Most of the joy from Sunday's 24-17 win over the New Orleans Saints evaporated in the Patriots' postgame locker room when coach Bill Belichick revealed that his father had died the night before. Belichick immediately left the team and returned to Annapolis, Md., where his dad had lived for much of his life.
Offensive line coach Dante Scarnecchia will run the team until Belichick returns.
"I can feel his pain because I've been through that situation before," said defensive end Richard Seymour, whose father died, by his own hand, in a murder-suicide before the 2004 season. "He was emotional about it. He didn't want to tell the team until after the game. ... You could tell he was heavy-hearted. He didn't break down or anything, but you could tell he was passionate about it."
Steve Belichick, 86, was an assistant football coach at the Naval Academy for 33 years, retiring in 1989. His specialty was advance scouting, and he would often take his son along with him on scouting trips. By the time the younger Belichick was 9 or 10, he was breaking down game film -- the start of a coaching career that has blossomed with three Super Bowl titles in the last four years.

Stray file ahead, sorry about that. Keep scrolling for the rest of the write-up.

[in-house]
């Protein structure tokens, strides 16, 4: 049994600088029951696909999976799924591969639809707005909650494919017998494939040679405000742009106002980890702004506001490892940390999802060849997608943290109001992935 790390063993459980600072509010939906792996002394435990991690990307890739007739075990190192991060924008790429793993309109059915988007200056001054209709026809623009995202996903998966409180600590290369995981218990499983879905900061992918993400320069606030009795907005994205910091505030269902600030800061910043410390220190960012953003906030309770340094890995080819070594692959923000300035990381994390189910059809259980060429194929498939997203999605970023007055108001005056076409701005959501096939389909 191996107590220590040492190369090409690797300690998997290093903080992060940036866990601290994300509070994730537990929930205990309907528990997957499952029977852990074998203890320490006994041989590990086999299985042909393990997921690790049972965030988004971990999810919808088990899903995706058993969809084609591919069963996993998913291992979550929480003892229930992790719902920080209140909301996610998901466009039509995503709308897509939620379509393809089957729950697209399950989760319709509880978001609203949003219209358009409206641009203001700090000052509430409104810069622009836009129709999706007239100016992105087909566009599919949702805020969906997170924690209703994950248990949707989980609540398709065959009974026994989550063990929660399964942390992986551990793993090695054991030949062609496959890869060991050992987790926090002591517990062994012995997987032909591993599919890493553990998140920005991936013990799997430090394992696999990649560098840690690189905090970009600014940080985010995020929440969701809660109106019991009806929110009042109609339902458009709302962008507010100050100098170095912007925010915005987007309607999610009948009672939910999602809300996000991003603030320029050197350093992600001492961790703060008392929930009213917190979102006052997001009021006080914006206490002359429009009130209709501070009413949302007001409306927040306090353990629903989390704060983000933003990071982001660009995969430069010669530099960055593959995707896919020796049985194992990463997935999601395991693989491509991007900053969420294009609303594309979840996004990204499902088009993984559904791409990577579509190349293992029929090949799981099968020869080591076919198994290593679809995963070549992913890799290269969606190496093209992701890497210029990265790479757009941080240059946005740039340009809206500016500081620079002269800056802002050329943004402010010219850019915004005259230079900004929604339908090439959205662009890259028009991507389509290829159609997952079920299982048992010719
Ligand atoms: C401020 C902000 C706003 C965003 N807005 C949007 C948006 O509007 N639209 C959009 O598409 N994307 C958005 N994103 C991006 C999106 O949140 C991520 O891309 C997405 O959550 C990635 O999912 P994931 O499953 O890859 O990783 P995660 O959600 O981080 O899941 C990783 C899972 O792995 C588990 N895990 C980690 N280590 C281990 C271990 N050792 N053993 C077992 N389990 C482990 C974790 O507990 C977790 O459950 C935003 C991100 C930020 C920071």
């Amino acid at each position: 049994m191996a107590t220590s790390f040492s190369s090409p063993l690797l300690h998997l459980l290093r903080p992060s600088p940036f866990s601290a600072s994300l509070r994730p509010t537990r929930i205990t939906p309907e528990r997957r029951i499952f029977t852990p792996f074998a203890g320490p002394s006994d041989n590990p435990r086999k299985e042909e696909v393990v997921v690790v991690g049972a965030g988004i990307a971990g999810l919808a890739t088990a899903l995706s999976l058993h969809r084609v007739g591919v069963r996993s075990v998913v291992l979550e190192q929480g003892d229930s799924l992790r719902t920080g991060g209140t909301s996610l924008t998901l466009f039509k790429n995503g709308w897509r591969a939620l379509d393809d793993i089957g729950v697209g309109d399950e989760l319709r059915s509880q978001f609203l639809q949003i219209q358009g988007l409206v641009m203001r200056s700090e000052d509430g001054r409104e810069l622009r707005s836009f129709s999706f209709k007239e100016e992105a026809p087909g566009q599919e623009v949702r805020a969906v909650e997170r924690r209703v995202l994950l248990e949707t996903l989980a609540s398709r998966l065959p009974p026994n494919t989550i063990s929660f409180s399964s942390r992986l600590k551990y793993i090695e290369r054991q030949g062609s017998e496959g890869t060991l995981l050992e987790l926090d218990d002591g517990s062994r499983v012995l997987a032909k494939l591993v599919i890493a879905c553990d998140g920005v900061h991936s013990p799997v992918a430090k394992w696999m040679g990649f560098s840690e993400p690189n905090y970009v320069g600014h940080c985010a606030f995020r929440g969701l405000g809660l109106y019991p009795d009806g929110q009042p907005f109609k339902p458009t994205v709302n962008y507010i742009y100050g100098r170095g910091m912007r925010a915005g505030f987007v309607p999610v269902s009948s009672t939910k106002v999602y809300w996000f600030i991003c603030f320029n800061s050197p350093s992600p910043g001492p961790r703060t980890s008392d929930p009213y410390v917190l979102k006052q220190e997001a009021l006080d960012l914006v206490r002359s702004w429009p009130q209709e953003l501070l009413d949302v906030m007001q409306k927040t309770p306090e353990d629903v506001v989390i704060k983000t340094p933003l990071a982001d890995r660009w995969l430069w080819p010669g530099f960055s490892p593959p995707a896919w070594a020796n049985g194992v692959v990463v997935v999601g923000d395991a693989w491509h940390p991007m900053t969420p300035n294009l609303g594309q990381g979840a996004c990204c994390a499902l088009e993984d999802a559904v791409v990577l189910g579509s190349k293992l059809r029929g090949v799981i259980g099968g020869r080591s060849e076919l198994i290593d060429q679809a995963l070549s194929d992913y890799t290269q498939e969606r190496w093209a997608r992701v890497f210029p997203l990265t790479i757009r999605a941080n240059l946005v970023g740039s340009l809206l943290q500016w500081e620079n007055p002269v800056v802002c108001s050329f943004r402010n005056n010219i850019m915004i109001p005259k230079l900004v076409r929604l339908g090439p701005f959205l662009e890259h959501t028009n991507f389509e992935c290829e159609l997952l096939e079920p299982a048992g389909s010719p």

Steve Belichick was on the sideline for Super Bowl XXXIX in Jacksonville in February. He and his son had their arms around each other when linebacker Tedy Bruschi gave both of them a celebratory dunking with the contents of a Gatorade bucket.
Steve Belichick was a frequent visitor to the Patriots' facility. Quarterback Tom Brady recalled the elder Belichick kidding him about the yellow jeep Brady drove in his rookie season of 2000.
"He used to give me crap about it, he sure did," Brady said. "But I always had a great relationship with him. He would always be in my ear and he had a great perspective. He coached football for a long time. He was Coach Belichick's mentor, and he really was just a great person. It was always nice having him around. All the players enjoyed having him around. He would sit in on meetings and be out on the field. He always had words of wisdom for us."
Linebacker Willie McGinest said he admired Bill Belichick for the way he handled the situation on a game day.
"It just shows you how much the guy loves the game," McGinest said. "For him not to say anything about anything and to be up all night and (have) that going through his head, you gotta take your hat off to the guy. ... For Bill to be here with us, that was special. That just shows you his commitment to this football team."
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